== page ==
Iran General NewsCanada urges Iranians to make voices heard in election

Canada urges Iranians to make voices heard in election

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AFP: Calling Iran’s presidential election a “sham,” Canada’s top diplomat urged Iranians Thursday to “make their voices heard” by casting protest ballots, boycotting the vote or using satire to express criticism.
OTTAWA (AFP) — Calling Iran’s presidential election a “sham,” Canada’s top diplomat urged Iranians Thursday to “make their voices heard” by casting protest ballots, boycotting the vote or using satire to express criticism.

“Despite all the efforts of the regime to control the process and the outcome, the hopes and aspirations of the Iranian people are not bound by the artificial choice that the regime has forced on Iranians,” Foreign Affairs Minister John Baird said.

“While the regime tries to silence the voices of the Iranian people, Canada encourages Iranians to make their voices heard,” he added, calling Friday’s vote a “sham election.”

“Whether Iranian voters confide to close friends, express their criticism of the election through satire, cast a protest vote, participate in an online virtual vote or boycott the election altogether, Canada commends the bravery of all those who express their desire for freedom.”

Some 50.5 million voters are eligible to cast ballots for a successor to Mahmoud Ahmadinejad, under whose presidency Iran has been isolated internationally over its controversial nuclear drive.

International sanctions slapped on Tehran in a bid to force it to give up its sensitive enrichment work have sparked a deep economic crisis in the Islamic republic, which has dominated the election campaign.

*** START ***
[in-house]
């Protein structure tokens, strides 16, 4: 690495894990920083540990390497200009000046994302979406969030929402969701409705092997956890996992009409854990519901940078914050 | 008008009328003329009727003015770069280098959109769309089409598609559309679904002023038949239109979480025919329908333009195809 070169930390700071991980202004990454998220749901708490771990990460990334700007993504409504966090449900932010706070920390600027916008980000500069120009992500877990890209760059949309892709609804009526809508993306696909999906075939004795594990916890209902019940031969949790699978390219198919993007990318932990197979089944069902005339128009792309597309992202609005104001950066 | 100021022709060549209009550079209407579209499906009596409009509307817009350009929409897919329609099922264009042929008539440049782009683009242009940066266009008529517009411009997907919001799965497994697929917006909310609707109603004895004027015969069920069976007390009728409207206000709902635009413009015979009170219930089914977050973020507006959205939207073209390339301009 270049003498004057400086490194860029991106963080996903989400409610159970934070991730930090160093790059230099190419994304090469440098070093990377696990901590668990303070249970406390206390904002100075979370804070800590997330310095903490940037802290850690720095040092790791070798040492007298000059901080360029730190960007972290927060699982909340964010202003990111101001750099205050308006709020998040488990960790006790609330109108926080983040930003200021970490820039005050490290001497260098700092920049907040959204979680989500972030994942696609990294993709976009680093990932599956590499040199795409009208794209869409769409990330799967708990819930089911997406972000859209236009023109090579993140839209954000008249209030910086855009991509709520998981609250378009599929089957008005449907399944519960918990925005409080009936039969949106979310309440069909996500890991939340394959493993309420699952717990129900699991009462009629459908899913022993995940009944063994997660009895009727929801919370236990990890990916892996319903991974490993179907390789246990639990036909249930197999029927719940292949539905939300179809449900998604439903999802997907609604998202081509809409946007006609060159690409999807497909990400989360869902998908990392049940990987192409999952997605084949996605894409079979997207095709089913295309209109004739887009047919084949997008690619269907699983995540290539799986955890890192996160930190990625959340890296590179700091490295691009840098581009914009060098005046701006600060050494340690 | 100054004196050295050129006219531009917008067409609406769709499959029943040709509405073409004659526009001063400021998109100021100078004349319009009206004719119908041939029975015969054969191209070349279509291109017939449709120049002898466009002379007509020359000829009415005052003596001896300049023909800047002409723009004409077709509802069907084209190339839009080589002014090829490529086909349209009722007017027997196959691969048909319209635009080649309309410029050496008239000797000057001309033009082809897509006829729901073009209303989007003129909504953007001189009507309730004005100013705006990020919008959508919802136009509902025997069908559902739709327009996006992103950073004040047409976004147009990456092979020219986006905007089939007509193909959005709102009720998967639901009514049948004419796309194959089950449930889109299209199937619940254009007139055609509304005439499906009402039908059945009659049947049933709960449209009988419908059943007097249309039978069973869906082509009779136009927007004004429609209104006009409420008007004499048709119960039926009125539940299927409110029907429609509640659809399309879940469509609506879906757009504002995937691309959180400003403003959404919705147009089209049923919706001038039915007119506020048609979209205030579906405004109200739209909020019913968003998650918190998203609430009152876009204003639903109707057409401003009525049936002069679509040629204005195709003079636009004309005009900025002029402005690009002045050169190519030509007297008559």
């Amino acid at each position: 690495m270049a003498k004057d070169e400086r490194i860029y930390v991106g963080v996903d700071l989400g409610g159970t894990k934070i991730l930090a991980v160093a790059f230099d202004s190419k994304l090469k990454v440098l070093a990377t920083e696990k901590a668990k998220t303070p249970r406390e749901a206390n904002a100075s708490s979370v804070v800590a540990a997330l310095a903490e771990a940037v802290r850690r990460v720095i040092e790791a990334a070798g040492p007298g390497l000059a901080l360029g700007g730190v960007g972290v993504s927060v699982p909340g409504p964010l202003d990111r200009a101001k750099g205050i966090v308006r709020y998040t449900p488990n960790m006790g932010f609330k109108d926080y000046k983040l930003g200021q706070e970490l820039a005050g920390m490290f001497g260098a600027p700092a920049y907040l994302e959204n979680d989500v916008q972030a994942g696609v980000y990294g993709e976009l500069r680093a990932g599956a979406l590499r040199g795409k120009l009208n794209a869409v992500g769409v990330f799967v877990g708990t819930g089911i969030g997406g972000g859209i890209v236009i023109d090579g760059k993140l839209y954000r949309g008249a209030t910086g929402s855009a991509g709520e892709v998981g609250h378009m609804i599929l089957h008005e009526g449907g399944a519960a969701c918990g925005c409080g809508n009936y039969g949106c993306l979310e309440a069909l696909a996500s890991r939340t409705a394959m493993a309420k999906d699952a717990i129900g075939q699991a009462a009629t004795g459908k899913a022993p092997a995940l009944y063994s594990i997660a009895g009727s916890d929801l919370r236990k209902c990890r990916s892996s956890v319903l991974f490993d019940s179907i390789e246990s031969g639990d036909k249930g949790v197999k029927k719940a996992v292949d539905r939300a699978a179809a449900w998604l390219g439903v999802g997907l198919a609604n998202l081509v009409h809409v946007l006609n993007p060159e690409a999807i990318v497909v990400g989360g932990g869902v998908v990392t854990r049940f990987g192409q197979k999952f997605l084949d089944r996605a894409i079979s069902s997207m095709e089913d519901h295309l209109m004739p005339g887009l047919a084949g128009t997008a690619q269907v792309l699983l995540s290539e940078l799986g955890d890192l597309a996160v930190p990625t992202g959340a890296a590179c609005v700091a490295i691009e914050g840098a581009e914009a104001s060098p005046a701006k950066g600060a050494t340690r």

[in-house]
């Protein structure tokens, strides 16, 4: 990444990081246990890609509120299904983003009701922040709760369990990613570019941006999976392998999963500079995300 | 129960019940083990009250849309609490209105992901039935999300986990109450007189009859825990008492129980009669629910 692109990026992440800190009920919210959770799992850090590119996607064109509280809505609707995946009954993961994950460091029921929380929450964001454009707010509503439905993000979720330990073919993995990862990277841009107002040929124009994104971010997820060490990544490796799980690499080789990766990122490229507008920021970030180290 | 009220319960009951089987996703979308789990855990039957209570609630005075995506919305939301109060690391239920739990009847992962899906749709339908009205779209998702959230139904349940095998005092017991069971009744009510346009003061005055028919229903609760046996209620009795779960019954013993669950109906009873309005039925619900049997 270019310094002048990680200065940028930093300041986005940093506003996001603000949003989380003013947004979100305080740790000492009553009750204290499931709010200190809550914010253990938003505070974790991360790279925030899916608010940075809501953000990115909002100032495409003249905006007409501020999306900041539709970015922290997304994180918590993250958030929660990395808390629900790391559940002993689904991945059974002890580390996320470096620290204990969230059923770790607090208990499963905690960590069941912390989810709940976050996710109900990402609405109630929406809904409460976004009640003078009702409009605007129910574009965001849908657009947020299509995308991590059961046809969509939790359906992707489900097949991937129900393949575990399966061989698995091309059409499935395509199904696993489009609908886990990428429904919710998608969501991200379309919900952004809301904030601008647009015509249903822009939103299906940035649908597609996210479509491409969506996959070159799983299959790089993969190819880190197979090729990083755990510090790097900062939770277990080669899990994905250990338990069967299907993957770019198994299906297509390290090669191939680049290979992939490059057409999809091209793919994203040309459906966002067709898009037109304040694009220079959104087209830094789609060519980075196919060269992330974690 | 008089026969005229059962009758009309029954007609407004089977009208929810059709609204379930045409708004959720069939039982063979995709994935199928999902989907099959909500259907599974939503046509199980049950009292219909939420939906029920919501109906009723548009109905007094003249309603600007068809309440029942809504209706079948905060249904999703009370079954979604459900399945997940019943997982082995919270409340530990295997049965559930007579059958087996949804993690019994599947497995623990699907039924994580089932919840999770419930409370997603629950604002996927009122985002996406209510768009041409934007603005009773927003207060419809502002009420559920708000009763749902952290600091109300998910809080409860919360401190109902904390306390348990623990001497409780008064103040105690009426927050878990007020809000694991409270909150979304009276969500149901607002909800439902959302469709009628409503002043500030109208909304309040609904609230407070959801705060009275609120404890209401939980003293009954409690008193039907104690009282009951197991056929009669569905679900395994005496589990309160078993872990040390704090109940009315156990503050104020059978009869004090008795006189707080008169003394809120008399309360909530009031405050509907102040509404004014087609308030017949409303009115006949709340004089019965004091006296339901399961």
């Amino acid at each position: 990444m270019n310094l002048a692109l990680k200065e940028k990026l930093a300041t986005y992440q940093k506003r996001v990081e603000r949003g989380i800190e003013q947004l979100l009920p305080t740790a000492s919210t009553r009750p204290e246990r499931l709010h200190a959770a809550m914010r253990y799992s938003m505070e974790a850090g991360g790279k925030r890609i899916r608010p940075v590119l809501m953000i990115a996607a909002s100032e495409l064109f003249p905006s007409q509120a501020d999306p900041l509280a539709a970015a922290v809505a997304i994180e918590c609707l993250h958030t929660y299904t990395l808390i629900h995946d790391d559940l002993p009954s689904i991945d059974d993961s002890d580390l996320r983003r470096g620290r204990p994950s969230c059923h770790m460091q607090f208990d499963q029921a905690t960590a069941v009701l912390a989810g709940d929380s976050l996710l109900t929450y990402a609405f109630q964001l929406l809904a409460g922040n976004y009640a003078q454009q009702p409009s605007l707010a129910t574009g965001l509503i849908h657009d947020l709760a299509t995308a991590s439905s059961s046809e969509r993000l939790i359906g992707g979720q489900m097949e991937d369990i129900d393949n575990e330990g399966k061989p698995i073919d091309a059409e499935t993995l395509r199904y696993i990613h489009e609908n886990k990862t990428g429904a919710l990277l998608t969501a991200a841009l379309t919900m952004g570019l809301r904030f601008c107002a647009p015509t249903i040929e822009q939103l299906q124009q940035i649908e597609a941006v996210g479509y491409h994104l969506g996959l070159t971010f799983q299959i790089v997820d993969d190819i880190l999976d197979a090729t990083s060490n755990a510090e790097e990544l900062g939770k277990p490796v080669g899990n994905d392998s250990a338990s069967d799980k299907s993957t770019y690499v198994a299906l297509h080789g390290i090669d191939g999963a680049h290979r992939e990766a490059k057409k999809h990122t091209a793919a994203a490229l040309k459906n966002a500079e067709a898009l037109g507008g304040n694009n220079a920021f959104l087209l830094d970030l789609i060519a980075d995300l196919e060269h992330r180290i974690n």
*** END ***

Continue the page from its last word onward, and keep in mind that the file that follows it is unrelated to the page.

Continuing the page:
Only eight male candidates out of nearly 700 registrants were approved by the hardline Guardians Council, Iran’s electoral watchdog, to run in the race. Two subsequently dropped out.

Those remaining in Friday’s contest are conservatives mostly close to Supreme Leader Ayatollah Ali Khamenei: Tehran mayor Mohammad Baqer Qalibaf, chief nuclear negotiator Saeed Jalili, former foreign minister Ali Akbar Velayati, former Revolutionary Guards commander Mohsen Rezai, and ex-communication minister Mohammad Gharazi. Cleric Hassan Rowhani is the sole moderate candidate.

Baird noted that only three percent of foreign journalists who sought to cover the poll were granted entry visas.

According to authorities in Tehran, 1,400 foreign reporters have been accredited.

Canada’s foreign office meanwhile directed Iranians to a University of Toronto website (theglobaldialogue.ca) to report polling violations or vote in a shadow election.

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